August primaries a much-overlooked opportunity to enact change

BTL Staff
By | 2018-01-16T06:51:46-04:00 July 31st, 2008|Uncategorized|

The primaries are coming up on Aug, 5, and no one seems to care. But they should.
Everyone knows what Nov. 4 is this year, and has probably already picked their candidate for at least the presidential election. Recent polls showed that 60 percent of LGBT adults favor presumptive democratic nominee Barack Obama, while only 14 percent favor John McCain. It appears that most voters have already made up their minds and are closely following the November 4 races.
While the outcome of the general elections is extremely important for our country, it’s not the only one that matters. In fact, though they lack the glitz and glamour (and nationally-broadcasted commercials), the primaries could actually have a more profound effect in our day-to-day lives.
Think of it this way: Who decides how you pay your taxes? Who decides what developments will happen in your downtown area? Who decides if gay, lesbian or transgender people will be protected from discrimination in your city? For the most part, it won’t be the president – and certainly not Sens. Barack Obama or John McCain, both of whom believe that many powers should be left to state and local governments.
Knowing that, isn’t it important to have a local government that has your best interests in mind?
Sure, it’s important to elect national officials who fight for the right things and live up to their promises. But local politicians have a more profound and instantaneous impact on how and where we live.
Local politicians are the ones who are currently fighting for and against human rights ordinances in Hamtramck and Kalamazoo. Politicians like Ann Arbor’s Sandi Smith, who is running for City Council, will be the ones who push forward on issues like green development and regional transportation.
But what does all of this have to do with the primaries, you ask?
Just as an example, there are 110 seats in the Michigan House of Representatives. By the time the general elections roll around, there will be approximately 20 of those seats still in play. The primaries do more than just decide who will be in the general election for each party. In highly one-party-driven cities like Detroit or Grand Rapids, the winner of the primaries is often the winner of the election. Knowing that, it’s important not to leave the general election candidates to chance.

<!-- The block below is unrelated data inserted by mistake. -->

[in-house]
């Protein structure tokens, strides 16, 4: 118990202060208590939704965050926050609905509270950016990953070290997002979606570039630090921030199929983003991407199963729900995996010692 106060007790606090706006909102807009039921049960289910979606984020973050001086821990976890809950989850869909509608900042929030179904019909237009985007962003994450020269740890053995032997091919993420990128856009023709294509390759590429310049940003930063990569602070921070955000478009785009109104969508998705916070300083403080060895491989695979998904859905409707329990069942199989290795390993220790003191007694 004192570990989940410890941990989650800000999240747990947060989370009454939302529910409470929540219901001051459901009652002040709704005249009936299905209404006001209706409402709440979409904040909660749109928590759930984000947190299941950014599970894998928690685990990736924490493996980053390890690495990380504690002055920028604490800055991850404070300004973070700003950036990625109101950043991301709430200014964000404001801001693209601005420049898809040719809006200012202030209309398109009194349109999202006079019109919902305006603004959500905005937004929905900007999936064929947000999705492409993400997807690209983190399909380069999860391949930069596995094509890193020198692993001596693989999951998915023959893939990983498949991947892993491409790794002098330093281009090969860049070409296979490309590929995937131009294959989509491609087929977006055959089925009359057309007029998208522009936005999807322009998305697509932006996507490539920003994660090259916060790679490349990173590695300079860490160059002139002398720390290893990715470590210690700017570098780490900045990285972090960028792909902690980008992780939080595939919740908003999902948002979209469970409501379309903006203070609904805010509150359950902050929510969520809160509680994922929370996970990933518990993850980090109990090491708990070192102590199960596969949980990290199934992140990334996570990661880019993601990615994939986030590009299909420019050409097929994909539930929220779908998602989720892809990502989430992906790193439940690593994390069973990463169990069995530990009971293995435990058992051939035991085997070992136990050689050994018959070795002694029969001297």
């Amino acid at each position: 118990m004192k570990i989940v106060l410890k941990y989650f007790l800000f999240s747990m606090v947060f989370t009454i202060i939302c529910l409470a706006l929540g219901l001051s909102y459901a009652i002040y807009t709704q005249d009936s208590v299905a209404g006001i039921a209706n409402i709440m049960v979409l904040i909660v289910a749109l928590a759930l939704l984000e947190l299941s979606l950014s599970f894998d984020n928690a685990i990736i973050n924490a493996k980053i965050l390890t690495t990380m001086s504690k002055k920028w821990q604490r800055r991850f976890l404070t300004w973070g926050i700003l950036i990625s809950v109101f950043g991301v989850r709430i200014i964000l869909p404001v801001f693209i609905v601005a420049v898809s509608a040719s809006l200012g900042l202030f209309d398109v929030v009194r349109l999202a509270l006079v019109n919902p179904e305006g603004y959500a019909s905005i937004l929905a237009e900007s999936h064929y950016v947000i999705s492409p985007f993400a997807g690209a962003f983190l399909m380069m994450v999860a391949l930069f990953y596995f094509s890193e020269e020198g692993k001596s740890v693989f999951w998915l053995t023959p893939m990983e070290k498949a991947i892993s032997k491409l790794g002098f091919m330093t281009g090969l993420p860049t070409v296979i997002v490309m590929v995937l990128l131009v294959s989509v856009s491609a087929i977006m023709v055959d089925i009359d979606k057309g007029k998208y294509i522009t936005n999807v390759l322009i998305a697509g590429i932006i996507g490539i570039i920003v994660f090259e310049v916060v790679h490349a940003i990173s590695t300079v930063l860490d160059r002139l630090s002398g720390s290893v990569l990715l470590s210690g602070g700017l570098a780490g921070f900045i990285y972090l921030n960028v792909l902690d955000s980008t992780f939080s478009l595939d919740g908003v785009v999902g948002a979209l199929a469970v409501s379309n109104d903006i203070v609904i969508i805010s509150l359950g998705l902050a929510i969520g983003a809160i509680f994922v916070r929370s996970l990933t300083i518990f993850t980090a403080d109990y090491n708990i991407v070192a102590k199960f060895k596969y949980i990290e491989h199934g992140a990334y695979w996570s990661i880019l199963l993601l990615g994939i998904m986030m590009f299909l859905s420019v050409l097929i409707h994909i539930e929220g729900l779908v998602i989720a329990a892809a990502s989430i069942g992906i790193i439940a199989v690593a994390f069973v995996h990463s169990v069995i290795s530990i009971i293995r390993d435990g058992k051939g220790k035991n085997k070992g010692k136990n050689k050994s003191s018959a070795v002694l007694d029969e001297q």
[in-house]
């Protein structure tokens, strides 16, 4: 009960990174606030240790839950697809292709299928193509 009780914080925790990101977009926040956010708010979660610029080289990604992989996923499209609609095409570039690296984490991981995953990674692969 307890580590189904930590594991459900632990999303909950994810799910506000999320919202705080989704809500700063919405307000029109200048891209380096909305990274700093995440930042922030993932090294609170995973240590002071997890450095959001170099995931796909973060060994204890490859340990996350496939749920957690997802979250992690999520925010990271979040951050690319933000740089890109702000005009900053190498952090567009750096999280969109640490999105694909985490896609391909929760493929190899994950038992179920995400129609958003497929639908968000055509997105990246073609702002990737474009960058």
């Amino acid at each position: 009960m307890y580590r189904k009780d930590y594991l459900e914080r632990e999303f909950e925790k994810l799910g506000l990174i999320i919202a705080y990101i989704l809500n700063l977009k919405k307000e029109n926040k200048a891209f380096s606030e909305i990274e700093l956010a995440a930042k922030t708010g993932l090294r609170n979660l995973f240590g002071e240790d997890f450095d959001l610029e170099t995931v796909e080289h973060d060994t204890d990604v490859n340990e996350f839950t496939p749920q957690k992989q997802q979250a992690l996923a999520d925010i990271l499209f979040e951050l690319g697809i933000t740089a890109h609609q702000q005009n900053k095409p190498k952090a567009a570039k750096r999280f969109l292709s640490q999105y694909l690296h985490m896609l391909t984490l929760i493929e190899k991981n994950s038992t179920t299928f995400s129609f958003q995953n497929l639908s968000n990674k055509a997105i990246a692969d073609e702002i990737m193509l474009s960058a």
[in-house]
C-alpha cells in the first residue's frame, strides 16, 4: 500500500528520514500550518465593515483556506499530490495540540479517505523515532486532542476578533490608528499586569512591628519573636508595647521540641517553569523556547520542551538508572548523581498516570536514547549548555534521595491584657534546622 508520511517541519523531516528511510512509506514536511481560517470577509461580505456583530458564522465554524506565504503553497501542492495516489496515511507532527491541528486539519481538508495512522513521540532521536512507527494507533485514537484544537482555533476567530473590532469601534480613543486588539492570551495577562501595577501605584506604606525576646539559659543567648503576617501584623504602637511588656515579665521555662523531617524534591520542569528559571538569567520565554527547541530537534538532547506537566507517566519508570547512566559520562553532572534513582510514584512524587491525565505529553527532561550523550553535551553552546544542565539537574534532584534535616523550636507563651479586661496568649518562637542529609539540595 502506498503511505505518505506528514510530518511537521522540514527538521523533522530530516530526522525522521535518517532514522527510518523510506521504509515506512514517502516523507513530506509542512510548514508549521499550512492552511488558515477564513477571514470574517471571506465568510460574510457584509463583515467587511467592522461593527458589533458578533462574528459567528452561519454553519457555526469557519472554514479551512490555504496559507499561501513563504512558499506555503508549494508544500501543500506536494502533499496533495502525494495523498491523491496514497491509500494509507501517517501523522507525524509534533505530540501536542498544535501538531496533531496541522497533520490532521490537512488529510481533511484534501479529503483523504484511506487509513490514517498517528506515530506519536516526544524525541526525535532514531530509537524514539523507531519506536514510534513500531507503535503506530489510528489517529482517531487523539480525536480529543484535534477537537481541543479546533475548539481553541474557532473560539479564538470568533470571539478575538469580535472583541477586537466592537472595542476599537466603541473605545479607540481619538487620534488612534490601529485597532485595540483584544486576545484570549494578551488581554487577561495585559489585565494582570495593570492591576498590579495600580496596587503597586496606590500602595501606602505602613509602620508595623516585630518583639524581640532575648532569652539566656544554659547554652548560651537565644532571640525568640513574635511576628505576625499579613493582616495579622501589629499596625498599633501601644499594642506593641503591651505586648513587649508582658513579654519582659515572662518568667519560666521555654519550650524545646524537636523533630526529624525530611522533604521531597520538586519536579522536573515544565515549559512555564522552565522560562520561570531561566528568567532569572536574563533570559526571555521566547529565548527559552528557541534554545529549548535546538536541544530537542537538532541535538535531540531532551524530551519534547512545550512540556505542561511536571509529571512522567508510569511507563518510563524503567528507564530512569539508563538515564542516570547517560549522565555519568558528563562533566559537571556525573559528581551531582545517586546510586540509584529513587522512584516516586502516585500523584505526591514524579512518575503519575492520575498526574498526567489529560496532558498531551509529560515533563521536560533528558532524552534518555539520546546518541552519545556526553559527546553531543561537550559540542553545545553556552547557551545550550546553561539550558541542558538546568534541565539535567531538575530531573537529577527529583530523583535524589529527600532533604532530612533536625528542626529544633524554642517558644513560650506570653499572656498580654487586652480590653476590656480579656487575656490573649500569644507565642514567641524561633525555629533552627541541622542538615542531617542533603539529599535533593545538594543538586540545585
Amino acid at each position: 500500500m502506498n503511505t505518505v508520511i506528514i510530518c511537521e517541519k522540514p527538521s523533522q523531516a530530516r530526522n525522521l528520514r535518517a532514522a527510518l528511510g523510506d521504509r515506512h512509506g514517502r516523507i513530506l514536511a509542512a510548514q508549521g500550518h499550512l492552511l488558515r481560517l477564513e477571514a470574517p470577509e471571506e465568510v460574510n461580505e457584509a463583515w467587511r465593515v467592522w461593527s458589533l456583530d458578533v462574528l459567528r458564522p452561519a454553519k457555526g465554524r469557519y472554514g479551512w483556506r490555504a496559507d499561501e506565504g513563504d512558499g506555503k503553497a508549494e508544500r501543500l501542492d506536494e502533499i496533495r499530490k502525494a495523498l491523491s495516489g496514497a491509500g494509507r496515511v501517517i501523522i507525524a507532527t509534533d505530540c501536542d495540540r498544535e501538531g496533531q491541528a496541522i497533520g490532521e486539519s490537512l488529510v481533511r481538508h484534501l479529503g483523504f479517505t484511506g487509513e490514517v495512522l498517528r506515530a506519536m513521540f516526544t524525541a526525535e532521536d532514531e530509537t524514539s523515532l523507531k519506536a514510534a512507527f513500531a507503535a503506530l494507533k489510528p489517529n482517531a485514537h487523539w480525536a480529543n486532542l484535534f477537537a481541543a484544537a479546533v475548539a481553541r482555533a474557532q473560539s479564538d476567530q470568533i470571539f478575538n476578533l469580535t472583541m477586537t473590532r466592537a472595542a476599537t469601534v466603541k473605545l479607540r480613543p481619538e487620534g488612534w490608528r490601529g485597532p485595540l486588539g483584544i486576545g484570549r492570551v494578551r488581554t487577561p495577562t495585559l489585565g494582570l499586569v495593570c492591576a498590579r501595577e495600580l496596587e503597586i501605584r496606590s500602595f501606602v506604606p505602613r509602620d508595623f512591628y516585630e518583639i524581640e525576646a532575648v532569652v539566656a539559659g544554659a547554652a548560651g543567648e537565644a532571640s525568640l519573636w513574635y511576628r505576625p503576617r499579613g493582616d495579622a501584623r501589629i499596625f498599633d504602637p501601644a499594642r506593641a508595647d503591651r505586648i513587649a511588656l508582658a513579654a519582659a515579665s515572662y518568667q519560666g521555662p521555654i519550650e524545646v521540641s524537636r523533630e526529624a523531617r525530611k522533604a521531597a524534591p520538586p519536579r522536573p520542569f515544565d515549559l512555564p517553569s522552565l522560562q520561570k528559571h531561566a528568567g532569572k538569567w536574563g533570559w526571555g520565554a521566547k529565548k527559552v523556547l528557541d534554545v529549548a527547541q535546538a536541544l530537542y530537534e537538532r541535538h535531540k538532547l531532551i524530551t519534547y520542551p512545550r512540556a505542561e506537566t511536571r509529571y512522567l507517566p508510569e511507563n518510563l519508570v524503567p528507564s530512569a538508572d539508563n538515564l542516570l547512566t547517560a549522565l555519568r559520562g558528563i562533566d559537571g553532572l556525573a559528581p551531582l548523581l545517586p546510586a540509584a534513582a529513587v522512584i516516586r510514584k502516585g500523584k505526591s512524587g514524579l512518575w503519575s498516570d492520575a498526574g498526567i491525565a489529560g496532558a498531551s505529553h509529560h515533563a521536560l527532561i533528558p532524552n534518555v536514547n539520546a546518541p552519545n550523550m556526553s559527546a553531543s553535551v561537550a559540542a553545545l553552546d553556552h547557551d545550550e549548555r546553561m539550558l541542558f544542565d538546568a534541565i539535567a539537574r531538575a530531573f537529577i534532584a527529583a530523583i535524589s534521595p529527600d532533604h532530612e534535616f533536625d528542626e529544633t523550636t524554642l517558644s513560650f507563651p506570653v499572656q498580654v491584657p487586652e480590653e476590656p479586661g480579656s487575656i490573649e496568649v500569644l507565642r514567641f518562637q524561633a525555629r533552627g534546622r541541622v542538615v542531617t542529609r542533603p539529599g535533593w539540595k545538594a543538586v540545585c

We want positive change in Michigan and the nation, especially for LGBT rights, but the difference is that we’re having a harder time making those changes happen here in our state. One strong step is to elect officials in the Senate, House and local governments who will best represent our interests. Many of those officials have already been endorsed by PridePAC and M.E.P.A.C. Between The Lines urges you to vote in the primaries for such candidates as Sen. Martha Scott (D), who is running against Carolyn Cheeks-Kilpatrick in Detroit, and Mark Schauer (D), who will try to oust Rep. Nick Smith in the general election, a notorious enemy of the LGBT community. Make Aug. 5 as much a priority as Nov. 4, pay attention to who you’re voting for and do your research. The payoff will be seen in the years to come as we watch Michigan recover and flourish.

About the Author:

BTL Staff
Between The Lines has been publishing LGBTQ-related content in Southeast Michigan since the early '90s. This year marks the publication's 25th anniversary.